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How many candidates are too many?

The Rivard Report brings up a point I hadn’t considered before.

Candidates or their representatives arrived at City Council chambers Monday morning to draw lots to determine the order of name placement on the ballot. As candidates waited in the audience, the room seemed to be filled with equal parts anticipation and dread. It doesn’t matter much if you are first, second or even third in a three-person race. Three our four names fit easily enough on a single screen of a voting machine.

But there are 14 people running for mayor, and in an informal street poll I conducted downtown Monday, I was unable to find a single person who could name six candidates. Quite a few people named three, several named four, a few named five and none could name six. Four of the candidates are running visible campaigns with yard signs, frequent public appearances, organized block walking events and participating in public forums.

But what about voters who won’t recognize the names of Ivy R. Taylor, Mike Villarreal, Leticia Van de Putte or Tommy Adkisson? The four frontrunners are seasoned officeholders who have run multiple campaigns and appeared on multiple ballots. But they face 10 other candidates, some of whom have filed for office before but none of whom have much name recognition or a record of holding elective office. I’m talking about Paul Martinez, Douglas Emmett, Michael “Commander” Idrogo, Raymond Zavala, Rhett Rosenquest Smith, Julie Iris “MamaBexar” Oldham, Cynthia Cavazos, Gerard Ponce, Pogo Mochello Reese, and Cynthia Brehm.

The voting machines are going to have as hard a time as the voters with the mayor’s race. There is simply no way to list all 14 names on a single computer screen, and I wonder if even two screens will prove sufficient. It’s even more of a challenge when two of the candidates feature “Commander” and “MamaBexar,” nicknames that have to be listed.

If you are a candidate listed on the second screen, you have to wonder: How many people will think the contest is only between the candidates listed on the first screen and cast their vote before they get to the next screen? The computer allows a voter to reverse a decision and also prompts a voter to review his or her choices before pressing “VOTE,” but that’s small comfort to a second page candidate.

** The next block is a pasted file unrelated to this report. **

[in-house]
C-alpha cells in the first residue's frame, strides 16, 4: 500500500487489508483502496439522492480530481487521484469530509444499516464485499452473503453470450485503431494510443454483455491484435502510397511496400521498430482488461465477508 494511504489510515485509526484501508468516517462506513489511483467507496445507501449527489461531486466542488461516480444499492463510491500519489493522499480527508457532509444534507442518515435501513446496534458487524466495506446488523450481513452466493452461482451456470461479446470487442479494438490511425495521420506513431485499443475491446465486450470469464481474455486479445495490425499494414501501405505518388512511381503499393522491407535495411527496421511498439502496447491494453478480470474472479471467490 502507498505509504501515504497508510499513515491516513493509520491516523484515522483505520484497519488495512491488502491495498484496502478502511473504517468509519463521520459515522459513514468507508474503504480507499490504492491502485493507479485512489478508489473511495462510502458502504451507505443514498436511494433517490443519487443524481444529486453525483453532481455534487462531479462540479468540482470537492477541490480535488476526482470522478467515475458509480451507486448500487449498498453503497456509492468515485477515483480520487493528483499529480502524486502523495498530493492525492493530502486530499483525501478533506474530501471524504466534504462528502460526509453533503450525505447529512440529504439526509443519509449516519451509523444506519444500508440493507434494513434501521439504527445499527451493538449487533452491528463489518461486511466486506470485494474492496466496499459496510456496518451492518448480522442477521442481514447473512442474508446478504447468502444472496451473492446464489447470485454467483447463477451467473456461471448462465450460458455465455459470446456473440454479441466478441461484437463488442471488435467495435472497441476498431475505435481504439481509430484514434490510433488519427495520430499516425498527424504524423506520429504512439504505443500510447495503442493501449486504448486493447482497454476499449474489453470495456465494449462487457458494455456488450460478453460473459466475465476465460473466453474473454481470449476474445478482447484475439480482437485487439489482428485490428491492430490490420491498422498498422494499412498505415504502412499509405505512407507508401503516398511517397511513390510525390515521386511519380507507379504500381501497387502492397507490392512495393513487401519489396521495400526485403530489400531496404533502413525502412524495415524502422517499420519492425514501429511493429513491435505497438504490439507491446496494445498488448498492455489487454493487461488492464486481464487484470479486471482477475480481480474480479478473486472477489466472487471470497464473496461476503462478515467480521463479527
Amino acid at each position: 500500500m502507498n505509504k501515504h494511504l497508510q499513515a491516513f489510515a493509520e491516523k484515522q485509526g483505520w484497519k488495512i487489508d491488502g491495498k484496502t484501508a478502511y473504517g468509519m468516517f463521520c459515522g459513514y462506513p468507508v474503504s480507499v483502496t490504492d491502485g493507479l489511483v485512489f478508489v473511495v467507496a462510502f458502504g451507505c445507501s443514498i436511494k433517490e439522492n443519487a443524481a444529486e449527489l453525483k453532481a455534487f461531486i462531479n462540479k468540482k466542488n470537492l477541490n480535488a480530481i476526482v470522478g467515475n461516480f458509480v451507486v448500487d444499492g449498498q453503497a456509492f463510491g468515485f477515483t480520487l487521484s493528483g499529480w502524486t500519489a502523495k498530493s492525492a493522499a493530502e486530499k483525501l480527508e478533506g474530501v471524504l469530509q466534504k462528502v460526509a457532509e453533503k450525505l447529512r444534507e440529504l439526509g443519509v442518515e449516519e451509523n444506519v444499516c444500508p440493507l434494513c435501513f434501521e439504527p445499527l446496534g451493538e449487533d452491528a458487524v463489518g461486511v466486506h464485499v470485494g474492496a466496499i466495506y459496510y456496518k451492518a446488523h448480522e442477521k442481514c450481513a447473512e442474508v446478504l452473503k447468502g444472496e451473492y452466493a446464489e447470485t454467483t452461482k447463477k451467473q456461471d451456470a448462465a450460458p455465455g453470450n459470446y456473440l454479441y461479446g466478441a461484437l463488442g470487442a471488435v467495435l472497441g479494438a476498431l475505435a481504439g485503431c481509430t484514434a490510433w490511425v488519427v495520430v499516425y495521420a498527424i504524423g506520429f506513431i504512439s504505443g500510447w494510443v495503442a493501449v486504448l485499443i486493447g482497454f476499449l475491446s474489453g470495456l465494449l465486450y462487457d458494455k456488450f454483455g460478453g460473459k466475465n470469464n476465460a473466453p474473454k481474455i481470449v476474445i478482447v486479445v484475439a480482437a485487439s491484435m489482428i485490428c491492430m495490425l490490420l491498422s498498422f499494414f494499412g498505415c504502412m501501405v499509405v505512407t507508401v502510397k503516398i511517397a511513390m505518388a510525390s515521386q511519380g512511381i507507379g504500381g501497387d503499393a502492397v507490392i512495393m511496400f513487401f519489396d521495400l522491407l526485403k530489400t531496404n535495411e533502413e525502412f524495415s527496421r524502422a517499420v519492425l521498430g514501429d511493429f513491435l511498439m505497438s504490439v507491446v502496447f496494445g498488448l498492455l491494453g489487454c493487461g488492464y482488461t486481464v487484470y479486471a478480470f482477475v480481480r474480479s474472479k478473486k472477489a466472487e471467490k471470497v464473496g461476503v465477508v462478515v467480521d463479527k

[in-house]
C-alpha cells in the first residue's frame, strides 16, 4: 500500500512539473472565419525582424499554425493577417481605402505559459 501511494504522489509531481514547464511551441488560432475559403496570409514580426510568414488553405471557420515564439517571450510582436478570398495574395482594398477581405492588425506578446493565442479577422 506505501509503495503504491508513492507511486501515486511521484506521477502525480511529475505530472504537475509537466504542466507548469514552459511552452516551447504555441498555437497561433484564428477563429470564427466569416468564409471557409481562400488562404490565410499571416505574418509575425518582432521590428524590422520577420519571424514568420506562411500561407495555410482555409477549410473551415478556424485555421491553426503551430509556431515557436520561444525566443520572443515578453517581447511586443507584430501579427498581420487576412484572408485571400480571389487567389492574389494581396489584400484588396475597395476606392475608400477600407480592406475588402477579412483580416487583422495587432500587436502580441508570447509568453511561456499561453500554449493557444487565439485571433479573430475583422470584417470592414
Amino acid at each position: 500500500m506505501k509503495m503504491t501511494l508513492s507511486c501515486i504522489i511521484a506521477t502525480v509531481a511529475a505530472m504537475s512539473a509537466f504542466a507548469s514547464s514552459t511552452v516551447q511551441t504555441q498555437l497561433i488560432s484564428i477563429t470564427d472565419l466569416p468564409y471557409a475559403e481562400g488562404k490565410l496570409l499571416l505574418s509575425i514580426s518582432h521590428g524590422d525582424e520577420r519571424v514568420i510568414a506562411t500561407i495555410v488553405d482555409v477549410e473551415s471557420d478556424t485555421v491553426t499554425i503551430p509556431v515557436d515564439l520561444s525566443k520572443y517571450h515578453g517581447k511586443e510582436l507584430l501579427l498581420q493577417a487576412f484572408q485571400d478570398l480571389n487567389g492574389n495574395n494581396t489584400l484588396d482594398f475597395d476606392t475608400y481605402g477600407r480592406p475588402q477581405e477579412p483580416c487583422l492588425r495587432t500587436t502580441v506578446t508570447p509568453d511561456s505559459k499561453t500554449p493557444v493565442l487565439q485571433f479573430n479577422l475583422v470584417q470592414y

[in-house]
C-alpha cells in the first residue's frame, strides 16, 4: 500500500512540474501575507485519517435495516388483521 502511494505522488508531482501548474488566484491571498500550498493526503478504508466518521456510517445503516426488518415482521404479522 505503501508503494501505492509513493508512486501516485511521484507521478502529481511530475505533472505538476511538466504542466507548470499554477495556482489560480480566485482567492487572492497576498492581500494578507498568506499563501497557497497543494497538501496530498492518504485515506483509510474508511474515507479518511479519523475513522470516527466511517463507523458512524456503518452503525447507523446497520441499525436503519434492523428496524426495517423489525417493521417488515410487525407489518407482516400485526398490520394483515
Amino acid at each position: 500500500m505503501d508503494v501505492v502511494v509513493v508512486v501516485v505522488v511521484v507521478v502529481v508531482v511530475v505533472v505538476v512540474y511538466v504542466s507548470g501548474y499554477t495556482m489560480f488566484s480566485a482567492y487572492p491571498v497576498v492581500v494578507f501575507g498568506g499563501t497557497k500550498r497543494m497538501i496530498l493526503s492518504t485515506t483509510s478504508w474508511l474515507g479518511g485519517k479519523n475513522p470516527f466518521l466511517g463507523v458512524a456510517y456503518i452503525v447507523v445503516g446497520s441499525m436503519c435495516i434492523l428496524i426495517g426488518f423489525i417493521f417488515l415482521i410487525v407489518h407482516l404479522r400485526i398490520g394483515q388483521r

Here’s the Bexar County Elections webapge on their voting system. The video didn’t load for me, and the ES&S Flash Demonstration links are broken, but the picture at the bottom gives some idea of what they use. Here in Houston, we’ve not had a 14-candidate race in recent years that I can recall – there were 19 candidates in the January 1995 special election for Council At Large #4 – but we did have ten for At Large #2 in 2011 and twelve for District D in 2013. I’m pretty sure that Harris County’s eSlate machines were able to list everyone on a single page. At least, I don’t recall hearing anything about the candidate list spanning multiple pages. If San Antonio is like Houston, then Mayor will be the first race on the ballot. If the voting machines in Bexar County really can’t fit 14 names onto one page, then that seems like a serious flaw with them. Is this a real concern? I’m having a hard time wrapping my mind around it.

This is also an opportunity for me to bring up one of my favorite hobbyhorses, which is that the draw for ballot position is ridiculous. I still can’t understand why an electronic voting machine system can’t be programmed to randomize ballot order for each race with multiple candidates and each voter. I’m sure it would take a change to state law to allow that – or better yet, require it – and I know that there would still need to be a draw for candidate order on mail ballots, but still. This seems like such a simple fix to a problem that vexes people in every single non-partisan election. Can we please do something about it?

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One Comment

  1. Brad M. says:

    Randomized order would be a welcome improvement.

    Can’t believe James Galvan-Partsch hasn’t thrown his hat in the ring yet!